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Some top investors and former employees are calling for Microsoft CEO Steve Ballmer's resignation.   (Source: Reuters)

IBM on Tuesday past Microsoft in market cap for the first time in decades. Some perceive Microsoft as a "dying" brand.  (Source: Silicon Angle)
No more "Developers, developers, developers"? Top investors demand Ballmer step down

Microsoft Corp. (MSFT) Chief Executive Steve Ballmer has always had his critics.  His hard-nosed style of management offended some, as did his colorful personality.  But criticism of the CEO, who replaced Bill Gates in 2000 for the position, has been mounting of late as the company has struggled in certain sectors -- like smartphones and tablets -- and made questionable decisions, as well -- like purchasing video messaging service Skype at nearly twice its market valuation.

At a financial summit -- the Ira Sohn Investment Research Conference -- in New York on Wednesday, David Einhorn, an influential hedge fund star and manager of a fund at Greenlight Capital, delivered harsh words for Microsoft's boisterous chief.

He commented, "[G]ive someone else a chance.   His [Ballmer's] continued presence is the biggest overhang on Microsoft's stock."

Mr. Einhorn has vested interest in the company's success.  He recently executed a large purchase of the company's stock.  His firm now owns 9 million shares, or about 0.11 percent of the company's total shares.

While some properties like the Xbox console and the Windows 7 operating system have been well received and sold great, investors have largely focused on the company's misses.  CNN Money last year carried a scathing editorial in which it suggested that Microsoft was "dying".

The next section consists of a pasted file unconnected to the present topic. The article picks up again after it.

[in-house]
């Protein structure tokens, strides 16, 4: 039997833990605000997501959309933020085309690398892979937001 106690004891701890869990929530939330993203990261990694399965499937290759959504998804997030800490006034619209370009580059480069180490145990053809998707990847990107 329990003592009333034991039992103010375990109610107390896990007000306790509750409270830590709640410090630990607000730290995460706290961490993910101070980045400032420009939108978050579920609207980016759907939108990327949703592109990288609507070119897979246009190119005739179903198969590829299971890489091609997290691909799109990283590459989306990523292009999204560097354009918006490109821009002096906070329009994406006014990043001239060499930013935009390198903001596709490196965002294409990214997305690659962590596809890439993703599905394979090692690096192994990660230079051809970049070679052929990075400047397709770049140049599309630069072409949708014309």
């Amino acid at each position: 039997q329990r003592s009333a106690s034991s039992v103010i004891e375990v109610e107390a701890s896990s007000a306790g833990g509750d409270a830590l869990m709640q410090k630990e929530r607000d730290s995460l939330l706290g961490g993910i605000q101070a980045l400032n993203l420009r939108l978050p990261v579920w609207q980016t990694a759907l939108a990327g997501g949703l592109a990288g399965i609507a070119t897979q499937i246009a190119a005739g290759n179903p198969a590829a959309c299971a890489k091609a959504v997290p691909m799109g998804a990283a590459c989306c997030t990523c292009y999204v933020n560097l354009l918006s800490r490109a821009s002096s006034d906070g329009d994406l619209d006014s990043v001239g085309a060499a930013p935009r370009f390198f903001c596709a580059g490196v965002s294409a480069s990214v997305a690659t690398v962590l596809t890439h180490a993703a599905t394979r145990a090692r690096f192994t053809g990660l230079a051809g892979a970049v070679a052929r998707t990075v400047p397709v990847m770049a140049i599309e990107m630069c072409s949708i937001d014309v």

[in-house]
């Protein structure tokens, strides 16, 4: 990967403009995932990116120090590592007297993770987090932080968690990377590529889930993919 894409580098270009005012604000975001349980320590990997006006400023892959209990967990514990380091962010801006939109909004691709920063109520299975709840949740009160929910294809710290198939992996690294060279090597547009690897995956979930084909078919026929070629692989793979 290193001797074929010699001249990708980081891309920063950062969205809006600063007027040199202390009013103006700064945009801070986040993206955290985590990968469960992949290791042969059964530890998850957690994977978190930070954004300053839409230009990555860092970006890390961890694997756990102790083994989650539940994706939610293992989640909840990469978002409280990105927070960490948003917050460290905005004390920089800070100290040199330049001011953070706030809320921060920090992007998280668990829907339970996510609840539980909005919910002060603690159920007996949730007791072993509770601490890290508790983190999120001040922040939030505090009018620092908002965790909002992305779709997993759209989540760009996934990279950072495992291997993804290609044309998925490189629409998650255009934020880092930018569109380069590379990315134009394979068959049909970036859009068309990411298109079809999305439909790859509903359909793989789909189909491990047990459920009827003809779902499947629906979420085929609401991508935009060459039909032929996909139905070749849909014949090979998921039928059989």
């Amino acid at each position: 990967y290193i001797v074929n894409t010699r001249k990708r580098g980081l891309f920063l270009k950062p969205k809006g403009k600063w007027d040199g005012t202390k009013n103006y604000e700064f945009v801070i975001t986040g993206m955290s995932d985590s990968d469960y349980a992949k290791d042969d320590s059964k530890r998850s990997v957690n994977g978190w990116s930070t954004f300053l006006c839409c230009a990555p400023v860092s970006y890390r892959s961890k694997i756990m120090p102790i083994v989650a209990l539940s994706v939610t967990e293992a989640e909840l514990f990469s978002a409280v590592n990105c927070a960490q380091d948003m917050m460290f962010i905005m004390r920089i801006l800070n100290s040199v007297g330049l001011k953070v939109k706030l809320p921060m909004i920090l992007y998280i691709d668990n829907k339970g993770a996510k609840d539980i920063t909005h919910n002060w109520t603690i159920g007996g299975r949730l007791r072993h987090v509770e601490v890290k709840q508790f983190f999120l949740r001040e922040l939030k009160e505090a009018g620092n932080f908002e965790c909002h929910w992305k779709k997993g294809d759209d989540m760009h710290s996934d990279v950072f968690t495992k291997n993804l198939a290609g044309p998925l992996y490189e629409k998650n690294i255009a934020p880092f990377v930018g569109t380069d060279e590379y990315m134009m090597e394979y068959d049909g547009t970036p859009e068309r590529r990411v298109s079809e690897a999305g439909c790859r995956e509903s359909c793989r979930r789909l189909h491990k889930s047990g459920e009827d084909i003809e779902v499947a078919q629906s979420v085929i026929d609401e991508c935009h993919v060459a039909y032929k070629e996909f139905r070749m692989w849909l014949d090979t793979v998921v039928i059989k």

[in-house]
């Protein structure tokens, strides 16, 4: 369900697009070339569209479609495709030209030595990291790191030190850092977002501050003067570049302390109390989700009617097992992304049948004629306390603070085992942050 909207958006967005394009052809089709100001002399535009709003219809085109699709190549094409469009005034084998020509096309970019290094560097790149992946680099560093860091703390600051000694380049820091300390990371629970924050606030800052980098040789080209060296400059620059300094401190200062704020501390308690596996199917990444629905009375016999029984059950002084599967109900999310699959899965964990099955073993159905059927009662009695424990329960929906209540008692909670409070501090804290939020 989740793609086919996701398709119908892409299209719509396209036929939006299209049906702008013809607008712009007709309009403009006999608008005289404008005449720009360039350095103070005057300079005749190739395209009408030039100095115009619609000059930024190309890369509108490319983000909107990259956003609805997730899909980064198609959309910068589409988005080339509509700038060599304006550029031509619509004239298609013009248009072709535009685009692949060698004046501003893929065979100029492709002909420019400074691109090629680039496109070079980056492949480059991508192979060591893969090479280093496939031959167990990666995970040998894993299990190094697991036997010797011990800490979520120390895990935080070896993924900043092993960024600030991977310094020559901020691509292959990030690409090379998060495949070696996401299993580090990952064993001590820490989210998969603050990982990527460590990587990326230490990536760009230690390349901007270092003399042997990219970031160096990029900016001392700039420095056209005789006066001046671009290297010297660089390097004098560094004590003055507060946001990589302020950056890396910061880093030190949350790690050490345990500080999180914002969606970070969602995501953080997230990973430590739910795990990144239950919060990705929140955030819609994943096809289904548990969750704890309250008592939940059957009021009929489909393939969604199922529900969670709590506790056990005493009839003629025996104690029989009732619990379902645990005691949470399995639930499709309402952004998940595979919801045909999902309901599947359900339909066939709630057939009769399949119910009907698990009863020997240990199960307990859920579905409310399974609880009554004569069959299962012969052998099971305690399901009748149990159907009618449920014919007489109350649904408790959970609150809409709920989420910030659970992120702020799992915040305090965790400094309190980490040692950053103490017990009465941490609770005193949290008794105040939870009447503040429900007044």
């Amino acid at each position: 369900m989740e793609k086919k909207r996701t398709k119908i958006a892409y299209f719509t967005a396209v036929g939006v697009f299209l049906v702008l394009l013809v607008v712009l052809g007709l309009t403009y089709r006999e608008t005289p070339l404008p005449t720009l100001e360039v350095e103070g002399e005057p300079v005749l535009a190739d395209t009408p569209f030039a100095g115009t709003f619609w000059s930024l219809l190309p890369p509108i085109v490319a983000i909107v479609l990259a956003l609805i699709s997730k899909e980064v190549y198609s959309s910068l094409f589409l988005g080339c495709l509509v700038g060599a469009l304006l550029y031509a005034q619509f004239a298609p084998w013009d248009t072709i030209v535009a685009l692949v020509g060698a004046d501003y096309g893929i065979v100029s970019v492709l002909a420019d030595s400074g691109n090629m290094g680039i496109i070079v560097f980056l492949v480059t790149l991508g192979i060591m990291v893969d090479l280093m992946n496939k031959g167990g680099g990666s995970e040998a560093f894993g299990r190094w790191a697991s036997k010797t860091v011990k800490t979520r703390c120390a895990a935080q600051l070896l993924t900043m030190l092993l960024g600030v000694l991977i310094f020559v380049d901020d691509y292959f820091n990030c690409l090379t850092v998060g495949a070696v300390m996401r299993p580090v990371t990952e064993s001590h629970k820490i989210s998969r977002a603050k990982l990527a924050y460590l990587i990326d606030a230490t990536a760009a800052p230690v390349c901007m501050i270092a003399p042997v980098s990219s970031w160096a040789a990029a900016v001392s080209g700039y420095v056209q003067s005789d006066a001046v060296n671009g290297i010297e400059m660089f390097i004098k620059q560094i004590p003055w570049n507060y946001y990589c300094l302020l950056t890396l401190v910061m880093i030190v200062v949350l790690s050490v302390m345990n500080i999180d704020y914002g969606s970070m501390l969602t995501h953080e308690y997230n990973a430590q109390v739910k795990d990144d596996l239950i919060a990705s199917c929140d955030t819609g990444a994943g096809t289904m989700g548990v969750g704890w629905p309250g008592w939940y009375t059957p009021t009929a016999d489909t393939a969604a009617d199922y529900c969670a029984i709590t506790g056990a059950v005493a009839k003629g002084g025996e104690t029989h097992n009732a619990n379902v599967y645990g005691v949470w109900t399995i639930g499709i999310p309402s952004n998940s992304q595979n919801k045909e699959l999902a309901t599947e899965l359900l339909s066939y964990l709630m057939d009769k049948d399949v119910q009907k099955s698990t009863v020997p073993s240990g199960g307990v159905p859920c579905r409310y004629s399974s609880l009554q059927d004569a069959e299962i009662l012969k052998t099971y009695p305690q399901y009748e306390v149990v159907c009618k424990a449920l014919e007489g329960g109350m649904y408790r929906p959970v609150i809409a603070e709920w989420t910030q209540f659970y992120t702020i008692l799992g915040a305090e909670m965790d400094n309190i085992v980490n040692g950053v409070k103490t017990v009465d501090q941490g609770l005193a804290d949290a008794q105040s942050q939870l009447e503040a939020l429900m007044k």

With stock worth under 10 times the company's earnings, Microsoft shares are considered undervalued.  But not everyone is purchasing due to the cloud of doubts hanging over the company.

Last year Microsoft was notably passed in market cap by a familiar old foe -- Apple, Inc. (AAPL).  While many jeered at this news, Apple has since somewhat silenced critics by passing Microsoft on quarterly profits.  On Tuesday further concerns were raised when lumbering old giant International Business Machines Corp. (IBM) passed Microsoft in market cap for the first time in decades.

After years on top of the tech industry in stock, revenue, and profits, Microsoft is finding itself fading from the race.  Does that require a major leadership shift?  Some argue that it does.



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By fhaddad78 on 5/26/2011 11:26:00 AM , Rating: 3
To sit here and claim that Microsoft has no vision or that the company is somehow approaching its doom (because of it's CEO) goes far beyond silly, ignorant, and is just plain nonsense. The companies stock is down, not because of the CEO, simply because the company is not growing. Just like GE for example. People want to invest in companies that have the potential to grow, increase market share, etc. Many companies like Coca-cola, GE, Microsoft, aren't growing like they once did. This is the nature of the beast. Should the CEO of GE and Coke also resign?

The fact stands Microsoft will remain the main desktop OS for many years to come. Whether it's a monopoly or not. As it stands there are 3 major operating systems: Linux, OSX, and Windows. As long as they have been around, software companies choose to develop primarily for Microsoft. Some will argue because most people use Windows, therefore, the most financially effective platform to develop for is Windows. While this is true, I would also add that Microsoft develops some of the best SDKs, APIs, and provides the most intuitive support to developers and that goes beyond innovation.

Microsoft, who was once just a developer of DOS/Windows/Office now successfully has their hands in many other areas such as XBOX, SQL, Visual Studio, Windows Mobile, Skype, Bing, etc. Many of their more recent ventures (such as Windows Mobile and Bing) have the potential to become huge successes for the company and shareholders. These evolutions take time.

Maybe Microsoft was a little slow at getting into these markets, but look how late into the game XBOX came and now look at its position in the Market. Nothing monopolistic, greedy, dirty, slimy, or anything else was used to get there either.